“Tampa Baes” is Full of Untapped Potential

Somewhere in Tampa Bay, amidst Florida’s gulf coast beaches and gator-filled swamps, there are lots and lots of lesbians. Aiming to catch this group in their natural Floridian habitat, 3 Ball Productions teamed up with Amazon Prime to greenlight the unscripted docuseries, Tampa Baes; and what happened next…is actually kind of beautiful. 

More often than not reality television can feel soulless; and though “Tampa Baes” isn’t immune to superficiality, the series does bring more than just lesbian drama to the table. In between throwing drinks and Y2k themed house parties are scenes that aim to capture the authentic experience of these particular women within Tampa Bay’s young, thriving queer community. Of course, those experiences—as framed through the highs and lows of an active nightlife—come with their own fair share of drama. 

While the viewer searches for depth beyond the struggle to be the scene’s “it” couple, the Tampa Baes themselves also search for life beyond partying; and it is in those clips between parties, in which Mel is making queer art or Shiva is asking her mom how to say “gay” in Farsi, that the show reveals it’s true potential.

But then again, in the midst of my “Tampa Baes” binge, I often wondered: is it even fair of me to expect a reality television show to have substance at all? Is straight reality television held to the same standard? And then it occurred to me: balancing cultivated content with queer reality is exactly what” Tampa Baes” does well. In the sense that, yes, some queer experiences, like Jordan’s coming out, are framed dramatically because they really do feel that dramatic – like life or death – because sometimes, the explicitly queer circumstances sincerely are that serious. 

In the end, Jordan’s grandparents love and accept her as a lesbian. But to the same point, Shiva can’t ever see herself coming out to her Iranian grandparents, so she doesn’t, and that’s a reality both the viewer and Shiva have to live with. With almost everything captured by an ever-present camera, the producers work hard to thread together scenes that provide meaning with those that are pleasantly entertaining. 

In a matter of minutes, a hilariously heartwarming scene of Nelly and Ali teaching their moms the proper strip club etiquette turns into an all-out bar brawl between the show’s two top couples: Brianna and Haley versus Summer and Marissa. Who really is the hottest couple in Tampa isn’t important; because while fights like these persist throughout the series, what happens before and after the storm is far more exciting to watch – almost like the whole thing is a social experiment.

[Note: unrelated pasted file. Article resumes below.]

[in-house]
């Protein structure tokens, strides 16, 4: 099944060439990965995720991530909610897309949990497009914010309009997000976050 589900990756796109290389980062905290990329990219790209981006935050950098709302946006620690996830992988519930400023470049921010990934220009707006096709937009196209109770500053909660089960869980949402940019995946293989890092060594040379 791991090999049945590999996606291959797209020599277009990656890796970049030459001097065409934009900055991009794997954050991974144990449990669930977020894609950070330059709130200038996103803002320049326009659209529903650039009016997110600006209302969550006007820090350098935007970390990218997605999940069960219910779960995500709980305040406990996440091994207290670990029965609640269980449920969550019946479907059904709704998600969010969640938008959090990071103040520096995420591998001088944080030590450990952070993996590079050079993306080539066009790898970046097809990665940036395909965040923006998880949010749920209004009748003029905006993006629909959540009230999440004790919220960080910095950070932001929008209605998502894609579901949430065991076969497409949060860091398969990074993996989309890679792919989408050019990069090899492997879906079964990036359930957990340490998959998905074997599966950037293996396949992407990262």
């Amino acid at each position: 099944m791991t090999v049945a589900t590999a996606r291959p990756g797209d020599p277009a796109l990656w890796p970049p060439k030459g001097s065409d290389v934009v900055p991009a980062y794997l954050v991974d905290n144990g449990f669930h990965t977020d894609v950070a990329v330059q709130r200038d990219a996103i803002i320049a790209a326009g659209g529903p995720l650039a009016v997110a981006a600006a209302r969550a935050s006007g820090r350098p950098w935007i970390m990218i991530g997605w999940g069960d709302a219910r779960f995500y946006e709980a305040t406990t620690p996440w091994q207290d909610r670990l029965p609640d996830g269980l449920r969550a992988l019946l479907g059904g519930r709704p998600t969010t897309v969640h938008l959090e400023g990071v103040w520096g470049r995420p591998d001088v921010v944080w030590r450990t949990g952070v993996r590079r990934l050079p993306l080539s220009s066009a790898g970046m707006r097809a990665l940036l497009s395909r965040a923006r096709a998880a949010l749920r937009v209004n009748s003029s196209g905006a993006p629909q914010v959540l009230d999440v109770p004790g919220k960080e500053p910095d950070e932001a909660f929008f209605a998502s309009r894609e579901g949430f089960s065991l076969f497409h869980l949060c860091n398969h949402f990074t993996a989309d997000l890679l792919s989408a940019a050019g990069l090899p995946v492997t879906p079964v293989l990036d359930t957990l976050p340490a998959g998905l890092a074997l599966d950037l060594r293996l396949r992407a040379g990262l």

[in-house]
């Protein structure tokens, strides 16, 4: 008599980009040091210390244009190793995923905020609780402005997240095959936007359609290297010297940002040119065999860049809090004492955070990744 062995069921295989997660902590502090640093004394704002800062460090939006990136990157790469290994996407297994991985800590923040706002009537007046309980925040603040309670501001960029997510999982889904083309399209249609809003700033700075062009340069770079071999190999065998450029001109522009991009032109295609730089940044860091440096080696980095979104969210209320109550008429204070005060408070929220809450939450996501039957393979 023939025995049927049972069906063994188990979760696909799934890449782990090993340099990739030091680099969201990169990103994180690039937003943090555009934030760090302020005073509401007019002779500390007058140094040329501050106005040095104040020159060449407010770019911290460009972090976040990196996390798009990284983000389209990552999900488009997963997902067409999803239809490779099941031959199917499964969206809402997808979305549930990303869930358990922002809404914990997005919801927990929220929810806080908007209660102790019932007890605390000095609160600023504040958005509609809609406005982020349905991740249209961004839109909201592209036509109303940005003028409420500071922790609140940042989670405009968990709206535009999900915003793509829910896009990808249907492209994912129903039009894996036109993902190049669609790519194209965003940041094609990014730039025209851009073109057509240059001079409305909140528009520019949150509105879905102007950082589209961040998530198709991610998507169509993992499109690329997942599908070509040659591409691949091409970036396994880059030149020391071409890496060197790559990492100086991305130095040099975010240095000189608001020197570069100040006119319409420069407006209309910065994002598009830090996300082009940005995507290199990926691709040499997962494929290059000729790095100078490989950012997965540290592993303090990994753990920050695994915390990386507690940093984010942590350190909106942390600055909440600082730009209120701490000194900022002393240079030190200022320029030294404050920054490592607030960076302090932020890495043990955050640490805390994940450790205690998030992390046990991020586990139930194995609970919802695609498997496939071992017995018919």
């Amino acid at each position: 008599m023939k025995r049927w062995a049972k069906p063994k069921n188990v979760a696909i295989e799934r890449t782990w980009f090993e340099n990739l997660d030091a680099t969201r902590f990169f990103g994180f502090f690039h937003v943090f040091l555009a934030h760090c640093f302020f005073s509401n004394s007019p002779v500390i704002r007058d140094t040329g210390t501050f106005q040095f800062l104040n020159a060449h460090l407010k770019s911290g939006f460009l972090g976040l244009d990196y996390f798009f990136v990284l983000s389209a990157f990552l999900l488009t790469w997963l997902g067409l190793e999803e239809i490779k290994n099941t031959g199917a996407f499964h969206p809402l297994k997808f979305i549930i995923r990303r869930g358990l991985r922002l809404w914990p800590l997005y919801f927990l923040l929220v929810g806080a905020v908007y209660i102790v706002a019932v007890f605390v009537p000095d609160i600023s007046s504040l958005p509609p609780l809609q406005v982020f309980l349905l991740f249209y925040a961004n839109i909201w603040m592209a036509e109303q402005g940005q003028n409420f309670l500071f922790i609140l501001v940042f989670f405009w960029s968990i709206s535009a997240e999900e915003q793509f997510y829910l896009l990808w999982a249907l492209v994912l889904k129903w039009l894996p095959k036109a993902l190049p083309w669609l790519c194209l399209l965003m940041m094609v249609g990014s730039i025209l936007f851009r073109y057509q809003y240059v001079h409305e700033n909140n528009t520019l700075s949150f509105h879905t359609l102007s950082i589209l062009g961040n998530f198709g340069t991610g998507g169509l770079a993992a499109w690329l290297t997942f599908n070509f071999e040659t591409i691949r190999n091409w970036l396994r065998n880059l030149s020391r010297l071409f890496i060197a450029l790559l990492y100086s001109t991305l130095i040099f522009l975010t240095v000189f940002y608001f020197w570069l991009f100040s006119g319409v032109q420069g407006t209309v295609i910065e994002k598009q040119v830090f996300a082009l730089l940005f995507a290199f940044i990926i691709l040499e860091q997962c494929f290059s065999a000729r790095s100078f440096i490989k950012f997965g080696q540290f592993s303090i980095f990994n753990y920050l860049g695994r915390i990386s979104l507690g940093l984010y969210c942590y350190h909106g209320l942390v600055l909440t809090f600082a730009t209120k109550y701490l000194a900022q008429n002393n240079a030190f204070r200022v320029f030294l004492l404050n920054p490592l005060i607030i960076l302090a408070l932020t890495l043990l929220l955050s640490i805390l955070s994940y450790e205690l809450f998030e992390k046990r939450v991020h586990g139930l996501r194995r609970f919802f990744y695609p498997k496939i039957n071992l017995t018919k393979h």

At the very head of the social experiment is none other than Tampa’s resident heartbreaker Cuppie Bragg. Like an omniscient narrator, Cuppie is always outside of the drama looking in. Although she can stir the pot herself: i.e. wholeheartedly making out with Shiva as friends, Cuppie is usually fanning herself while watching and waiting to call it like she sees it. 

Always in the thick of the drama are the two top couples: Summer Mitchell and Marissa Gialousis paired at the hip and situated in the plot to battle against Brianna Murphy and Haley Grable

As described by our supposedly unbiased narrator Cuppie, Olivia Mullins and Mack McKenzie are closer to Haley and Brianna. While Jordan Whitley, Ali Myers, and Nelly Ramirez seem to pick sides with Summer and Marissa. Eager to please both sides, Shiva Pishdad and Melanie Posner tend to get along with everybody.  

Putting the high school popularity contest aside, each of the leading lesbians stands out in their own way. And as they open up to share their experiences, the world of reality television is exposed to lesbian nuances in a way it’s never been before – especially because these lesbians don’t have to be serious to be taken seriously. Come the end of each volatile episode, one thing is always certain: these crazy b*tches love to love lesbians. 

Through and through, Tampa Baes is totally queer; and for that reason, showrunner Melissa Bidwell (Keeping Up with the Kardashians, Mariah’s World) couldn’t wait to release the show into the world. Citing herself as a member of the queer community, Bidwell told Deadline, “Working on this show has been an incredible experience, and as a member of the LGBTQ+ community, I’m thrilled this type of series can exist in the premium streaming space. The cast is truly dynamic, refreshing and unlike any I’ve worked with – they certainly won’t disappoint! Viewers everywhere will be able to relate to them in one way or another, and I can’t wait for the world to fall in love with our Tampa Baes.”

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